Workers' Compensation Profitability
When staffing firms set markups for clients, they factor in anticipated costs plus a reasonable profit. One of the critical costs built into the markup is expected workers’ compensation expense, which is typically a staffing firm’s second highest expense after payroll. This expense varies by state, class code and the firm’s loss experience, which is why accurately assigning the appropriate class code and managing workers’ compensation costs are such important objectives for successful staffing firms.
But, with all the focus on establishing expected workers’ compensation costs up front, firms may be overlooking that actual profitability is based on what occurs, not what’s expected, even for those on guaranteed cost programs. Without a system in place to evaluate workers’ compensation results by client, firms may be unaware of whether the business they conduct with a client is actually profitable or a drain.
The first step of evaluating profitability is to determine the metric you’ll use. Given that a loss ratio (comparison of claims to premium) at 60% is considered breakeven for most insurance carriers, staffing firms on guaranteed cost programs can use 60% of the appropriate net rate as a simple benchmark. Aiming to decrease your workers’ compensation costs? Set a target lower than 60%. Alternatively, firms can utilize loss costs or pure premium rates as a baseline for expected claim results. Loss costs represent the expected rate of claim payments per $100 of payroll and are what base rates are built off. Most states release updated values by class code annually.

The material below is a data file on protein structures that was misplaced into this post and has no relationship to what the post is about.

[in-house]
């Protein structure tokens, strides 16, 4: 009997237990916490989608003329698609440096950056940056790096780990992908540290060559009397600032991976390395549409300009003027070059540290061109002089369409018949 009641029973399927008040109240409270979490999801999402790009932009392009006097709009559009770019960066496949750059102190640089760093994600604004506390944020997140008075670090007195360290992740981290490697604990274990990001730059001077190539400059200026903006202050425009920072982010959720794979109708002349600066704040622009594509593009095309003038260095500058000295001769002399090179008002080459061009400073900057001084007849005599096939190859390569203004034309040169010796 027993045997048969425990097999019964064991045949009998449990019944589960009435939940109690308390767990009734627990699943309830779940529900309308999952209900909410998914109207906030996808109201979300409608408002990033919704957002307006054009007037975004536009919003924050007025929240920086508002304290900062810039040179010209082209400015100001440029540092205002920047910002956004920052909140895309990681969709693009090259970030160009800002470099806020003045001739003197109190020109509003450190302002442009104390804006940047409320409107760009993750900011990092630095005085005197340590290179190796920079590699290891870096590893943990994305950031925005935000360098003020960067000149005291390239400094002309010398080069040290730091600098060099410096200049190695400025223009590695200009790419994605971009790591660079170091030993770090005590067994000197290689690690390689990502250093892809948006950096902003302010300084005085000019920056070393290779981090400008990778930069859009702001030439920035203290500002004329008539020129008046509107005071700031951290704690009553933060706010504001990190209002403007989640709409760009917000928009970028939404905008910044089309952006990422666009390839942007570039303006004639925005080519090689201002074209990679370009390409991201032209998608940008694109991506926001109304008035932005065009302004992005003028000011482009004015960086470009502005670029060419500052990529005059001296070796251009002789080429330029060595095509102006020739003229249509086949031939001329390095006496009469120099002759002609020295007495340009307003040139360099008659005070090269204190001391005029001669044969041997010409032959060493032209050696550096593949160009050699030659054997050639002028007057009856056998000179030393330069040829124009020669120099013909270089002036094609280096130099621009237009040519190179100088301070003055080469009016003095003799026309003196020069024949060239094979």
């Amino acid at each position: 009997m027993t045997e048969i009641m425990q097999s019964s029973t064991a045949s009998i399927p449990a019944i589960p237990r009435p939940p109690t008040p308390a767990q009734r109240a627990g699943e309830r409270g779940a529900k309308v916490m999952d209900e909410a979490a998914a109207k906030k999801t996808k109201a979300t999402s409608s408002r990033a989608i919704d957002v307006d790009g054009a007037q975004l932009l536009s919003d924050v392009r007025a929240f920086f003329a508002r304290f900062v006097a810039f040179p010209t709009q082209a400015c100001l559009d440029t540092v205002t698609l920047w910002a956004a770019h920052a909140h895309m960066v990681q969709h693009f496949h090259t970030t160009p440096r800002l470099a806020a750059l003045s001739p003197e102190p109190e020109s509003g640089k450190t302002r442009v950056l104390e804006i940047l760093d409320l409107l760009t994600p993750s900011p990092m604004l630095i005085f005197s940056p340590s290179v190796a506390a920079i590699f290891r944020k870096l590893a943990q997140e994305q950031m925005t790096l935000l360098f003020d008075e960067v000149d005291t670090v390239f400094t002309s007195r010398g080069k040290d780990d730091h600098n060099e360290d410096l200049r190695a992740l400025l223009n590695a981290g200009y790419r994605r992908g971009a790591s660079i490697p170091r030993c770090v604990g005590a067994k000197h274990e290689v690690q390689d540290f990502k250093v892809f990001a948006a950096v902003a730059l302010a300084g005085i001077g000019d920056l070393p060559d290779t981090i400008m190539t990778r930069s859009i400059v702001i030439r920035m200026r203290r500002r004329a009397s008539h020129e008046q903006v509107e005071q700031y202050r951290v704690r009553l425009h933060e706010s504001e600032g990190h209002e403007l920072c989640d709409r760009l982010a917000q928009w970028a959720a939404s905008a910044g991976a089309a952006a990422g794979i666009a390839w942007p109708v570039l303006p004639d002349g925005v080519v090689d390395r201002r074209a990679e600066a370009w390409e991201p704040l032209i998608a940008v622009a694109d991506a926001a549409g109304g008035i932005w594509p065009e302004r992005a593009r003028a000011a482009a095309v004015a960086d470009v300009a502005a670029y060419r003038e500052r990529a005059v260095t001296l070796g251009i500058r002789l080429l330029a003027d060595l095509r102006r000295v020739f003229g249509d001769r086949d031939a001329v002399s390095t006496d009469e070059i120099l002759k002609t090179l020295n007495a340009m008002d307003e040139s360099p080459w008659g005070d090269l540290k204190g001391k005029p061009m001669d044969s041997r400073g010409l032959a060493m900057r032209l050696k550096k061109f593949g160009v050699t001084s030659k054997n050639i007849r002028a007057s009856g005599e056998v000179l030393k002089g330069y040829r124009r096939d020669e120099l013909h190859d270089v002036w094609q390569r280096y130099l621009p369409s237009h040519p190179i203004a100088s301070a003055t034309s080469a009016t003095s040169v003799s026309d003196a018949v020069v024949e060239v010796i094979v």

In order to be able to conduct an analysis by client, you need to be able to identify which claims are associated with each client. Many insurance carriers can add client coding to loss runs and the claim reporting process. If your carrier doesn’t, keep a simple internal spreadsheet that identifies which claims are associated with each client to use as a reference.
Factor in Loss Development
As we’ve blogged about previously, total incurred doesn’t reflect the ultimate cost of claims. The more recent a loss occurred, the less credible the total incurred value is, as claims tend to increase over time as it reaches ultimate closure. Evaluating a client’s loss performance without adding in expected loss development will make the results appear more favorable than they actually are. Loss development factors you can utilize are available by state, as well as a countrywide average.
Determine how frequently you’ll evaluate loss results. Results should be reviewed at least annually and perhaps more frequently for larger clients or clients with claims activity that stands out. The more years of experience, the more credible the results, but pay attention to upward or downward trends.
Evaluating workers’ compensation profitability by client can seem overwhelming. After all, you’re in the staffing business, not the insurance business. A profitability analysis is typically best conducted with the assistance of your insurance broker who has the tools and resources to guide you through the process.
- The Bare Bones of Loss Development Factors
- What’s the Purpose of a Loss Summary?
- How to Read Your Loss History
- Workers' Compensation E-Book
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